I know how you feel. Just take a deep breathe and compartmentalize…..it can be very overwhelming at first.  That’s one reason I found these buckets – people were telling me that for a year’s supply I had to vacuum pack and re-vacuum pack etc…drove me nuts! It’s like I invaded Fort Knox each time I wanted to cook!


My opinion is to first focus on the minimum 1 year useful pantry.

It’s the one you will get into on a regular basis now and learn to build meals from….so that ‘in case’ of emergency you are also skilled in cooking from storage goods. I mean, even if you drag your feet on the survival storage, you’re still good for a year! And you are not waiting time by having it just sit – you’re learning to use it.


The fact is most people go day to day with food – stopping at the store daily on their way home from work. Many go week to week. Several people go month to month. A FEW store for a year (to me the best jumping off point) and very few store for survival.  Some survivalists don’t have a year’s working pantry, they just stock up and store until needed. I call it the “store/ignore” or “stash-n-dash” plan.  It is a risk, in my opinion, because you’re just going day to day and ‘hoping’ you sealed stuff up okay for use at some undetermined time in the future.


To me the best is to do a combo of the last two. We are still building the survival inventory every few months, but the year-long pantry is up and running.


Here is a pretty good tool for at first starting the dry goods pantry for a year.




Now, we are not Mormon…but the tool is nice. Some items we just don’t use. There are also items we ‘figure’ differently. For example:

A year’s supply of organic sugar for our family is 50lbs. Stored right in the bucket in the pantry. As that gets low we restock to be prepared for a year.

The survival amount would be the same for that for us (because it is a luxury, not necessity) stored in the buckets but also in mylar bags with absorbers (not nitrates!) tucked away and ignored until the emergency. Even then, there is no guarantee it’s in perfect shape.


Note: Never use mylar bags without putting them in a serious plastic container for survival storage. Bags (and even flimsy plastic containers) can be chewed through by mice.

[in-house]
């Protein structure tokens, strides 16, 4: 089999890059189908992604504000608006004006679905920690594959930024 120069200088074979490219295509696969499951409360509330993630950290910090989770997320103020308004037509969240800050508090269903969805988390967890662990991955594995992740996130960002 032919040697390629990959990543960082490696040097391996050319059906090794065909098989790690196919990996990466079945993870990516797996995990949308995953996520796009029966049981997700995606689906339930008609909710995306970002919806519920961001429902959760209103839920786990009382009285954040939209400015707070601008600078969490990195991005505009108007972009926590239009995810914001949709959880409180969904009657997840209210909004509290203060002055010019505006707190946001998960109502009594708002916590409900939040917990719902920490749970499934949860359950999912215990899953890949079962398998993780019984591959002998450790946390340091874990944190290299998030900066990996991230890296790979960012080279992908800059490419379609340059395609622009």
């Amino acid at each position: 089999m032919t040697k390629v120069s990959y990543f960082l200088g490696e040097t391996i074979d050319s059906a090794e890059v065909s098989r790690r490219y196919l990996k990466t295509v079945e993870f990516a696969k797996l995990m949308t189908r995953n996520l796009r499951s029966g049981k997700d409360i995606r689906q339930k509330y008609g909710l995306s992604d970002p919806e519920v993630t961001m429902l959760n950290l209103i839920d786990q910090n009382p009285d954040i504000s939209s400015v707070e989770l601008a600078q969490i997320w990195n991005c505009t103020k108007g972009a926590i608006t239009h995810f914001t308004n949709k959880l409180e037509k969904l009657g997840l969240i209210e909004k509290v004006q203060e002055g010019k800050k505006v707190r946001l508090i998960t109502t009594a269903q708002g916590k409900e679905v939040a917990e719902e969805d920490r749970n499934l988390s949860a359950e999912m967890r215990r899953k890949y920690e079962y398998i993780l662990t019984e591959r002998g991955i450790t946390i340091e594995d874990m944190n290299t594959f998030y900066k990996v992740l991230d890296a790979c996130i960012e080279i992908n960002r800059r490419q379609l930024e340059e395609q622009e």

We keep 5lbs of every type of dried bean in storage (not bags but smaller food grade buckets with spin lids) in the pantry and about 25lbs each in ‘back up’ – which we still get into once in a while to replenish the 5lbers – so we really don’t keep too much that is completely ignored yet. Same goes for rice (only it’s about 15lbs in the pantry for each 3 types of rice). We’re not big rice eaters. Grains, yep we have about 400lbs of wheat at easy access in those spin lid buckets. I see and smell and use them several times a week. We are working on the survival amount stored of about the same amount.


So you can start with the one year pantry (or even a 6 month pantry) and ease into survival storage. It is harder to do it the other way around because the very need to pack for survival does not allow you to get INTO it often and learn how to use it.


That’s our philosophy on the whole thing.


Secondly and running alongside this is having enough to share with those who did NO preparing at all….To me, that’s a ministry. So my one year pantry may only last 8 months depending upon who needs help….but it’s okay. That’s where the survival part comes in later….but right off the bat, I know we can last a good while with what I’m already familiar with and can get to quickly/easily.


Hope this is making more sense than causing more anxiety….Sharing ’Peace’ really WAS my intention.




Good idea….I will video my pantry before too long to show a visual of how we do it.


Anyway – don’t let learning to store longer term cause you too much stress…it can… believe me….just start with the one year workable pantry (or smaller 6 mo) and any extra can go to: first replenishing it occasionally (or growing it to a year’s size) and then to survival storage (serious hide-out, store/ignore, stash-n-dash).